Rayman Origins Review
Rayman Origins on the Vita remains every bit as silly and charming as its console counterparts.
- Beautifully detailed art design
- Absurdly charming sense of humor
- Difficult portions never feel cheap
- Precise, reliable controls
- Plenty of variety.
- Inconsistent bosses
- Unlocking later levels requires scouring for collectibles
- No co-op.
Rayman Origins hit consoles late last year and brought with it a delightful 2D platforming experience combining the best of old-school and modern game design. Now Ubisoft’s limbless mascot has made his way to the PlayStation Vita, and the transition has been a smooth one. This eccentric side-scroller plays every bit as well as it did on consoles, and the Vita’s large screen does great justice to the game’s vibrant artwork. The one drawback is that four-player co-op from the console versions has been lost along the way, but the introduction of a new feature that lets you share your best speed runs and race against those from your friends helps ease the pain. No matter how you look at it, this portable version of Rayman Origins remains a wonderful adventure.
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Rayman Origins is a living, breathing testament to the artistic capabilities of a 2D canvas. Every one of the game’s numerous landscapes is filled with rich, hand-drawn detail, from the lush foliage of Jibberish Jungle to the flurrying snowfalls of Mystical Pique. There’s an almost eccentric level of variety on display here. One moment, you swim through a haunting underwater abyss; the next, you leap across an industrial cooking pot full of molten lava in some hellacious version of a Mexican restaurant kitchen. Whether it’s your own character or the many different enemies you encounter, the 2D animations are wonderfully fluid and impress a strong kinetic energy onto every last bit of movement. The Vita version even lets you pinch and drag the touch screen to zoom the camera in and really soak up those details, but the novelty is fleeting because you need to be able to see as much as you can to keep up with the fluid action.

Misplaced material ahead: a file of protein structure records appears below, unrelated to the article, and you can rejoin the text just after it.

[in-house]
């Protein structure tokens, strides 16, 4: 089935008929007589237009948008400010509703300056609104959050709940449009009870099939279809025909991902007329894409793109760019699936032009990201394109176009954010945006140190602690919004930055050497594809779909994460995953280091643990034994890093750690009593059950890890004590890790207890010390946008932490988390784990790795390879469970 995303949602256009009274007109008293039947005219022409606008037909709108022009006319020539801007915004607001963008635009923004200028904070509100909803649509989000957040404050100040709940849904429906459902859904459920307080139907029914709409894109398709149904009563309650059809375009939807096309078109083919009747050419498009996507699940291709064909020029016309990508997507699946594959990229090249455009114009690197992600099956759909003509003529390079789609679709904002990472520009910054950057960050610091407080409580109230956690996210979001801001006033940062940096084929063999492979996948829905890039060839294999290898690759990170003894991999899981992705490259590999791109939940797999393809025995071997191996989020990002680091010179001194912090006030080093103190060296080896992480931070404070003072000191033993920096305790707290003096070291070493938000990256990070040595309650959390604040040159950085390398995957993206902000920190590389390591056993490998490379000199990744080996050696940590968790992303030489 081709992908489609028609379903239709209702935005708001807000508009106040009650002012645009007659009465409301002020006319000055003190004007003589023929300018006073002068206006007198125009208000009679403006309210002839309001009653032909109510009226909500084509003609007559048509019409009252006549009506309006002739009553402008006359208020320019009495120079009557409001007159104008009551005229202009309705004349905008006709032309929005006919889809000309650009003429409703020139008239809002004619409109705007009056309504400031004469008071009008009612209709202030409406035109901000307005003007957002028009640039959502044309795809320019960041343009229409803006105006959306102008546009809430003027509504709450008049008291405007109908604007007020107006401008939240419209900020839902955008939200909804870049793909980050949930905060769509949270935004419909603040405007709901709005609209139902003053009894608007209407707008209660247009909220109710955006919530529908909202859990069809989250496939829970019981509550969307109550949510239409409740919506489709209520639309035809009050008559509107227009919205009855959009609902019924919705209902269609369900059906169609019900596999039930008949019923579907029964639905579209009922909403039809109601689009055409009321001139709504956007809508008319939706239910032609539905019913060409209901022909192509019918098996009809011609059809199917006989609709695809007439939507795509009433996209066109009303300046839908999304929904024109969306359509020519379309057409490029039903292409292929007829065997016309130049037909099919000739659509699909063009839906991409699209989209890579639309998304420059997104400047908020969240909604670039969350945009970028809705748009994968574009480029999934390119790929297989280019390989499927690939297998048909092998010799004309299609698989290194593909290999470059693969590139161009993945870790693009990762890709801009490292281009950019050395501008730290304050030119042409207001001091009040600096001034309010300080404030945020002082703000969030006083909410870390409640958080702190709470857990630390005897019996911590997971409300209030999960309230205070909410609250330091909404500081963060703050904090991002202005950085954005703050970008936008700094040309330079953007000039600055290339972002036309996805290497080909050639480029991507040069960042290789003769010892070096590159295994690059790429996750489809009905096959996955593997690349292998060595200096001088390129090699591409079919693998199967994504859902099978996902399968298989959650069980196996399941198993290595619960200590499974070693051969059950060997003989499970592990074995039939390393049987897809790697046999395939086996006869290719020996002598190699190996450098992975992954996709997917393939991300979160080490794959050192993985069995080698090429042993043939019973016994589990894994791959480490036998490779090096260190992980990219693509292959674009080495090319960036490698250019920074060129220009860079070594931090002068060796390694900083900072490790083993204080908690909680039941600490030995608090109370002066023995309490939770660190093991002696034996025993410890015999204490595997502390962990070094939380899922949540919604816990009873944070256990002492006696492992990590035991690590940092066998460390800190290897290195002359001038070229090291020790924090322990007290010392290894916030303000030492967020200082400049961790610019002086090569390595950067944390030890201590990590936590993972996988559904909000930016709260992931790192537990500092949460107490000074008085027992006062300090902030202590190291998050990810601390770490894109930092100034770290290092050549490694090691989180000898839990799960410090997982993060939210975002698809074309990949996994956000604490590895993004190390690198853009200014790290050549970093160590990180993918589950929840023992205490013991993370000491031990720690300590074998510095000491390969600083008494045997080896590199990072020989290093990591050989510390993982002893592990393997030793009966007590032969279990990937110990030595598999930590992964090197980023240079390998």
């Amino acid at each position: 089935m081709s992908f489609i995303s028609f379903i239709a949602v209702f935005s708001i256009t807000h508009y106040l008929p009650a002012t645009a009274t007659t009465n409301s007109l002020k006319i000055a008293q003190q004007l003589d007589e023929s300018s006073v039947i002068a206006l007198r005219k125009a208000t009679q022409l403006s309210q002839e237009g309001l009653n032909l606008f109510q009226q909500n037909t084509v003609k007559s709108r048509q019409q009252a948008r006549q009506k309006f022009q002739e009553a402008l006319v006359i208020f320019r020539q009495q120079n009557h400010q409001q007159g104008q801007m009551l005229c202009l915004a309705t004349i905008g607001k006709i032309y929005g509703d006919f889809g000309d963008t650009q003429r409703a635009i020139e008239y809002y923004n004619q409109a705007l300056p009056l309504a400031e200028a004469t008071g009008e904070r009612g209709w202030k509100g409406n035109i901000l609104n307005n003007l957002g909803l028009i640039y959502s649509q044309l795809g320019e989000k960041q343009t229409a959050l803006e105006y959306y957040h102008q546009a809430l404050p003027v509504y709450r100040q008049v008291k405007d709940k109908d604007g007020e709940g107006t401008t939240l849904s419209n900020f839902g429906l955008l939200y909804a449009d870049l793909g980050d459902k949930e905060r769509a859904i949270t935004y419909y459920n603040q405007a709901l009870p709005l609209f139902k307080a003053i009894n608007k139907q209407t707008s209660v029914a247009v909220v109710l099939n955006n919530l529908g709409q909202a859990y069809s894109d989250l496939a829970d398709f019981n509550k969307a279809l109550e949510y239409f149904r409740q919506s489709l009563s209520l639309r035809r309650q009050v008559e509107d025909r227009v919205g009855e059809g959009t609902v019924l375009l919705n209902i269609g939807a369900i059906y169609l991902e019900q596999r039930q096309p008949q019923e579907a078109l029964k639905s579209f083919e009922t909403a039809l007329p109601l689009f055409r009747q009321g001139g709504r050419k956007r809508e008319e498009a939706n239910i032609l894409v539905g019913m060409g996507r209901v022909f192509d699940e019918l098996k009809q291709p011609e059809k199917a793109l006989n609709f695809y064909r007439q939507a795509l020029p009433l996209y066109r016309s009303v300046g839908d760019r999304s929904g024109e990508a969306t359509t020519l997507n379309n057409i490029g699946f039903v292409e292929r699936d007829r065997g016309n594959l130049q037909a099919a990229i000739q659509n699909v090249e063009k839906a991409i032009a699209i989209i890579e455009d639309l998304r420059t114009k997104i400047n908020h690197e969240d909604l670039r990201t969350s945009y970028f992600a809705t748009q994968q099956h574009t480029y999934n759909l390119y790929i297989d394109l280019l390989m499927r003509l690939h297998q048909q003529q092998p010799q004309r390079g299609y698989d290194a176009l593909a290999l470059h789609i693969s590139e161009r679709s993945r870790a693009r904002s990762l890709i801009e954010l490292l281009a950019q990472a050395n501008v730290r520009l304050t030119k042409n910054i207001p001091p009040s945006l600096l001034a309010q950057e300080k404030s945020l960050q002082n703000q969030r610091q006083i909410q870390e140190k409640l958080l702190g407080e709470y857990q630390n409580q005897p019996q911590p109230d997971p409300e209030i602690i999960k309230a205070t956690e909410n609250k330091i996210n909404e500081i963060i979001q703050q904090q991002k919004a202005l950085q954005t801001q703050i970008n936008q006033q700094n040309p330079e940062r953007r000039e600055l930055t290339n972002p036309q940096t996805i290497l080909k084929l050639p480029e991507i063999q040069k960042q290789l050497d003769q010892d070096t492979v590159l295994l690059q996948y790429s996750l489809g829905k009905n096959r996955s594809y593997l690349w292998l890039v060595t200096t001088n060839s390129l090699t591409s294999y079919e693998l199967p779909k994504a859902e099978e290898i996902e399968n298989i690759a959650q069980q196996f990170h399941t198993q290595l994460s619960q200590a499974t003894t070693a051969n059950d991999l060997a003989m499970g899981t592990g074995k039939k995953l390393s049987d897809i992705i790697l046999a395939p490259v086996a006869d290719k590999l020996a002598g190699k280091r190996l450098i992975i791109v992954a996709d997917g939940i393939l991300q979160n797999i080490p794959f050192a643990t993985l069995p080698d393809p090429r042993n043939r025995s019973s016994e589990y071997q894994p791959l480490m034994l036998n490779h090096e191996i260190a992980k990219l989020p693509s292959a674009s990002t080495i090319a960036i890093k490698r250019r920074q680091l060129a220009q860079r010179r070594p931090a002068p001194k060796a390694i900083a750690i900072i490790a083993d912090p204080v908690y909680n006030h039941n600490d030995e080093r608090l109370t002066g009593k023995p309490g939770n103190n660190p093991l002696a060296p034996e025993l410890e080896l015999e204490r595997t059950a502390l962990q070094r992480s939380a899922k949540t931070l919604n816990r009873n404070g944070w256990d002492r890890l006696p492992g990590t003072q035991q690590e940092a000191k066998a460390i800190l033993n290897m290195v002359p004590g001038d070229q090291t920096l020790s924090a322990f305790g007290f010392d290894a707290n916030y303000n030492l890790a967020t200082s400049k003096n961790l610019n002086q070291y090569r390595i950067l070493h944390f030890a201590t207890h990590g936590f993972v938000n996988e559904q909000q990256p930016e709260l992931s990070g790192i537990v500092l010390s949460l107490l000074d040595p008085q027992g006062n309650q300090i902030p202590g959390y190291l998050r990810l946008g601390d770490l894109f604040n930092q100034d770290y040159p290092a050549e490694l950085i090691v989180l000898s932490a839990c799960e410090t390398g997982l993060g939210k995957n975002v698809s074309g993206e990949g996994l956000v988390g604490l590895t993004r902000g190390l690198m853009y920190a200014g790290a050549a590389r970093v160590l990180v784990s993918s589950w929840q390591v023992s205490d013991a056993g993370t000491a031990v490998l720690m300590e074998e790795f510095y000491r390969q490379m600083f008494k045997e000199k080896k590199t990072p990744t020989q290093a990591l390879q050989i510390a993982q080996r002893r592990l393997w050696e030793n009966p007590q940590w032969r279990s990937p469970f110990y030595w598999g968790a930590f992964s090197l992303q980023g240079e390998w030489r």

Keeping up with the action is key, because this is a platformer built with the idea of player momentum firmly in mind. Most levels are intricately designed pathways built to encourage a quick pace, with rapidly transforming (often crumbling) environments, wide gaps, and enemies that frequently get the best of you if not attacked head-on. Fortunately, the tight, responsive controls in Rayman Origins give you every tool you need to accomplish this left-to-right journey. You start only being able to sprint and jump, but you eventually unlock new abilities, such as gliding through the air and running up walls or ceilings. And no matter how extravagant your move set becomes, the game always responds precisely to your inputs.
That’s a good thing, too, because Rayman Origins is a deceptively challenging game. Though it starts out easily enough, the difficulty curve moves on a constant, gradual upswing. Later levels become twisted death traps outfitted with swinging radial saws, spike-covered monsters, and crashing electrical storms. Yet none of it ever feels cheap; you’re always in control, and the sensation of darting through these intricately placed hazards makes for an extremely rewarding experience. You never need to worry about having to repeat entire levels over and over again either, thanks to the game’s generous use of checkpoints. The difficulty exists–palpable and ominous–but there’s nothing artificial about it.